My latest in the series I have been doing for the Lowy Institute’s Interpreter blog, this time in their home Australian pavilion. At least another of these coming, and I remain open to commissions if anyone has a particular pavilion they would like to see more of. Use the contact page to get in touch.
And so onto the Australian Pavilion, which I was told the Chinese were not impressed by, as its dull brown color made it look old. (Photo below courtesy of the Australian Expo site; others by the author.)
I only heard this after I had visited, but on the day I went, it had a substantial queue, and the Chinese I met inside seemed excited.
One couple of girls I talked to had come from Chongqing to see the Expo and, once they got over the fact I spoke some bad mandarin, said they wanted to see Australia specifically because they had heard lots about it and friends lived there. At the same time, they confided, they preferred the Taiwan pavilion because they gave them stuff (a Taiwan bag comes with a fan, instant noodles and a tea cup).
Nevertheless, the Australian pavilion was attracting the same sorts of numbers as the British one – on the day I went, the Australians had had about 36,000 visitors and overall more than 2 million; a day or so before, I received an email from the British pavilion telling me they had crossed the 2 million threshold.
Inside, there is a series of rooms introducing Aboriginal history, wall paintings highlighting the comparative differences between Australia and China (China’s population density is a lot greater, while more Australians proportionally live near the sea. Not sure I see the value in the comparison). There is then a large diorama showing the nation’s history, which concludes in a picture of former PM Rudd (I went before he had been ousted) with some plastic journalist figures brandishing microphones and cameras in front of him.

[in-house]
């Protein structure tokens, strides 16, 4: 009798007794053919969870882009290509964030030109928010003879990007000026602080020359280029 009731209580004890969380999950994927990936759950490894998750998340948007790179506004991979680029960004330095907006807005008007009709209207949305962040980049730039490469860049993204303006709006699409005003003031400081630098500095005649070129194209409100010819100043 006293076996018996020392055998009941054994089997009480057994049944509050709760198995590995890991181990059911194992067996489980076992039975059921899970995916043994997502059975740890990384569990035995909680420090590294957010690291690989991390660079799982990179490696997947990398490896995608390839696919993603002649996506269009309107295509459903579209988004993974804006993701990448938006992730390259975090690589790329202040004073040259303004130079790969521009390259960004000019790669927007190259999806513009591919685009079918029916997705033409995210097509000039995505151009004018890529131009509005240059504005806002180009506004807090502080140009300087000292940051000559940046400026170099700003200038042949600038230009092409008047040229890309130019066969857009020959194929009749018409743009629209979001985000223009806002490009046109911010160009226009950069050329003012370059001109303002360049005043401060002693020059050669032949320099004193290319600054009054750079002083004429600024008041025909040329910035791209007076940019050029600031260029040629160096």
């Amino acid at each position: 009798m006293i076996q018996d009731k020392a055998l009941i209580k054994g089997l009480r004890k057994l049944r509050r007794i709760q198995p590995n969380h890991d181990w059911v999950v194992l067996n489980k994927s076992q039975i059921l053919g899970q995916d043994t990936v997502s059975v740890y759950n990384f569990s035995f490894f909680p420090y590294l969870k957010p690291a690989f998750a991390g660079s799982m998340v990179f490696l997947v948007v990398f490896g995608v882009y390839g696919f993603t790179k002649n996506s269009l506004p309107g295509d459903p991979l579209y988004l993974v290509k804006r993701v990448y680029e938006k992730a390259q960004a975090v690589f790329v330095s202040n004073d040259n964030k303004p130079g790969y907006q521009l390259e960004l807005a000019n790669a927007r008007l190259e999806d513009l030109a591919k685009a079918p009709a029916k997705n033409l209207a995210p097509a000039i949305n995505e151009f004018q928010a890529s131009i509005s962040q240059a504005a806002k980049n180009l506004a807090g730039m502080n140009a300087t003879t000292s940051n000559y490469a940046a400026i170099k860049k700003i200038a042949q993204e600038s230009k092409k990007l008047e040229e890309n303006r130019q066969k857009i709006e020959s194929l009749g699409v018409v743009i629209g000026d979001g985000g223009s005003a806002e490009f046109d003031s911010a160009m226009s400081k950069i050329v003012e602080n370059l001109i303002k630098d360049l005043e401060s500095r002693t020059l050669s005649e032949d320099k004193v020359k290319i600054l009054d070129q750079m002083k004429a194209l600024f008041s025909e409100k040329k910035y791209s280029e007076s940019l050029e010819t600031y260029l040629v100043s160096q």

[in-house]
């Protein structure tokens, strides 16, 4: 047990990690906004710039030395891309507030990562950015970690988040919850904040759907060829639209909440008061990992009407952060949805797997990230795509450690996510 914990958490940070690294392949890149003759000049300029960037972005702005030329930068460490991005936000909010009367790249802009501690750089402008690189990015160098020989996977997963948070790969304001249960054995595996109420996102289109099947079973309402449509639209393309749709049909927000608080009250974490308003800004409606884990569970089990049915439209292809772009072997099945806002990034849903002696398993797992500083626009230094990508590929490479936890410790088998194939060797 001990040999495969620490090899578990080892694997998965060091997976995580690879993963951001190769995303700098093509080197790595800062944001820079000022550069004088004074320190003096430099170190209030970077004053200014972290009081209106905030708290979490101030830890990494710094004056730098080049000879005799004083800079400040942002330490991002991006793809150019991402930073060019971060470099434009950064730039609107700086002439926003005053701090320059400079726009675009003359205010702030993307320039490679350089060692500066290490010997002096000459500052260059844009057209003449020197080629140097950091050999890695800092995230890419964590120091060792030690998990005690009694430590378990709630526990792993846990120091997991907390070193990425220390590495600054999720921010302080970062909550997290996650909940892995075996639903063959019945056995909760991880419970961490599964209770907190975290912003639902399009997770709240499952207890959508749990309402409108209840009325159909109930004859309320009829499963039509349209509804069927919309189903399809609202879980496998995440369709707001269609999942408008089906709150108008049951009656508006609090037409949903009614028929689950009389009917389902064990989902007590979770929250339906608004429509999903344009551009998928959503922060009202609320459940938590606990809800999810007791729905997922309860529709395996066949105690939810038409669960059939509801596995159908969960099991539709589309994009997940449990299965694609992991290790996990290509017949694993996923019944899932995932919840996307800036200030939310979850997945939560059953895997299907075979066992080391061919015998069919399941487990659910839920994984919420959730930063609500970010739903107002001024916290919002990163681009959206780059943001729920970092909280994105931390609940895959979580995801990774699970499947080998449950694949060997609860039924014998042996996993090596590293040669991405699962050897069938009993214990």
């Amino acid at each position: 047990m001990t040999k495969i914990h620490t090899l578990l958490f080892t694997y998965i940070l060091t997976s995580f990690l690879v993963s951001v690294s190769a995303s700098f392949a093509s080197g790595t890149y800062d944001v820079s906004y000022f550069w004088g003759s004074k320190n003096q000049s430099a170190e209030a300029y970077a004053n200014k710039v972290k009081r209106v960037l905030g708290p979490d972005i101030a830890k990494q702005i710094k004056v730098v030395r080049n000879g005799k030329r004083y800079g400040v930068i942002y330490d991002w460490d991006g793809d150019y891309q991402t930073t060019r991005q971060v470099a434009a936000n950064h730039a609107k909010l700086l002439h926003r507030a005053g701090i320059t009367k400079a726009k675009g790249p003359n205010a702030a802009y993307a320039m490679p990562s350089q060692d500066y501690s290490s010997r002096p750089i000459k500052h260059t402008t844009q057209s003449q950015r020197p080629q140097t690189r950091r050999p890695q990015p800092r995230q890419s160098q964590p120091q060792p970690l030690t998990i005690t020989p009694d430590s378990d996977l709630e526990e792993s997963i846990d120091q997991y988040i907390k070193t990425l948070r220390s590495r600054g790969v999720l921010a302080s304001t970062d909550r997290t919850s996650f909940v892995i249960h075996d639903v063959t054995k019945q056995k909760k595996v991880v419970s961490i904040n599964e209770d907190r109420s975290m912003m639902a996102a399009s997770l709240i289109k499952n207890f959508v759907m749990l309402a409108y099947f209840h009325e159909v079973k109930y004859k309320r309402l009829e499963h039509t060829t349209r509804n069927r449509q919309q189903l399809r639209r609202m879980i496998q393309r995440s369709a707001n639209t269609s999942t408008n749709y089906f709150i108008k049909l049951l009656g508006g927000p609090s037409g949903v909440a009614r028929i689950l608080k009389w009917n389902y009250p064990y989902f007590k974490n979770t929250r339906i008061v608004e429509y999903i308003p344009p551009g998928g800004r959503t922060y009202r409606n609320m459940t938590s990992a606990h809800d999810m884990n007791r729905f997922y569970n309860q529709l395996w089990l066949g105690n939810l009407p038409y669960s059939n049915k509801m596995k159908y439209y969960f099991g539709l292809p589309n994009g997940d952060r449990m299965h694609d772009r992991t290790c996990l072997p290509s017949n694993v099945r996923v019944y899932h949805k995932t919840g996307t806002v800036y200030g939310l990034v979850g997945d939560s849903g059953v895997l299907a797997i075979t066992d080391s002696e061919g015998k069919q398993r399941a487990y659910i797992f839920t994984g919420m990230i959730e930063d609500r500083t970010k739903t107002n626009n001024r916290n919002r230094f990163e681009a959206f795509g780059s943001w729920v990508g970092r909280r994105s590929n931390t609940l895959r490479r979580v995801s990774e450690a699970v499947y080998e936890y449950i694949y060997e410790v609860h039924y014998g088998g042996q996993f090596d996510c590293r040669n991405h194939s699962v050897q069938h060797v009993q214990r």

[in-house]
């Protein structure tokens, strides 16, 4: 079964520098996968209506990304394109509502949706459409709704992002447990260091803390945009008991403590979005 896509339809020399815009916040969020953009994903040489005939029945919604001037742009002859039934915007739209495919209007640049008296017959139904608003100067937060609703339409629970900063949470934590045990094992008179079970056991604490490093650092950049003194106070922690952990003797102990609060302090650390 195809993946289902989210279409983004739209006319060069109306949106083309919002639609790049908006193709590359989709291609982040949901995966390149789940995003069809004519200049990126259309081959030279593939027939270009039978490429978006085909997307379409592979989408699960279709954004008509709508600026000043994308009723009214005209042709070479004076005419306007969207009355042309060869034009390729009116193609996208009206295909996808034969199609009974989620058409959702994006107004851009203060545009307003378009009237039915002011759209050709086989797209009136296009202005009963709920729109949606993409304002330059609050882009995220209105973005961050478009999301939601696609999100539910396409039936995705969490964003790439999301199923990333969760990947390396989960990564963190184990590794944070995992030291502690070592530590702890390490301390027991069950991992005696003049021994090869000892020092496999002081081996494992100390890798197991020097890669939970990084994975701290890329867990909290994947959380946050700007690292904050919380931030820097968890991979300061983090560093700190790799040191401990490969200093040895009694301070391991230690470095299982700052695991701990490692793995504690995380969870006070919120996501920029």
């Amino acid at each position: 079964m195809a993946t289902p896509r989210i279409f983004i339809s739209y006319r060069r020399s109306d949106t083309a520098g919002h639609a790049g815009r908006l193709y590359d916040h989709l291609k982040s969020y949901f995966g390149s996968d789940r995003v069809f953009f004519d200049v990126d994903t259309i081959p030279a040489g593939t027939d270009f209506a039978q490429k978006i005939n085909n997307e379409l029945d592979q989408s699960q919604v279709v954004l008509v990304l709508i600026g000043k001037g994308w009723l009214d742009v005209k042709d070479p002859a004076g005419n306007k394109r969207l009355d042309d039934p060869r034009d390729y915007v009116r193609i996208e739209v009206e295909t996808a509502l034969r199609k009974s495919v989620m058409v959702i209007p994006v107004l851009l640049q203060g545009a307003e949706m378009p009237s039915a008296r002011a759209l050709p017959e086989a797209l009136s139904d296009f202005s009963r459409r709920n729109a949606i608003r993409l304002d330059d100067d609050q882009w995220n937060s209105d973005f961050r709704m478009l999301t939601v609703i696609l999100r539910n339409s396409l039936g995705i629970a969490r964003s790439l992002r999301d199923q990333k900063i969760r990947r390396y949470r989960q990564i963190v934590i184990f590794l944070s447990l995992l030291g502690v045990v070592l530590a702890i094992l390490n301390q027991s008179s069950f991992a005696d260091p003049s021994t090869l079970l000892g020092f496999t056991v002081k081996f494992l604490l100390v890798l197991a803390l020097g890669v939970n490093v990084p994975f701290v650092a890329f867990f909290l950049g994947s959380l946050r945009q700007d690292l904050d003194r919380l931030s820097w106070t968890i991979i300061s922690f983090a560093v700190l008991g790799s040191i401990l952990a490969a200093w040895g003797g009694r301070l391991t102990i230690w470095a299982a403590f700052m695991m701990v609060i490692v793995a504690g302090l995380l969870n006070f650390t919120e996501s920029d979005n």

The centerpiece, however, is a 10-minute movie about three children, a dark (I assume Aboriginal) child, a Caucasian child and an Asiatic child. They talk about how great Australia is, etc. Shown in a theatre on a large circular screen which rotates and occasionally lowers to reveal some sort of physical object relevant to whatever the children is talking about, the film was not a huge success. People were leaving moments after it had started, much to the dismay of the eager young mandarin-speaking hosts.
As one of the chaps at the entrance told me (confirming an experience I have mentioned elsewhere) the overriding Chinese visitor priority is to get the Expo passport visa stamp.
A wannabe Australian.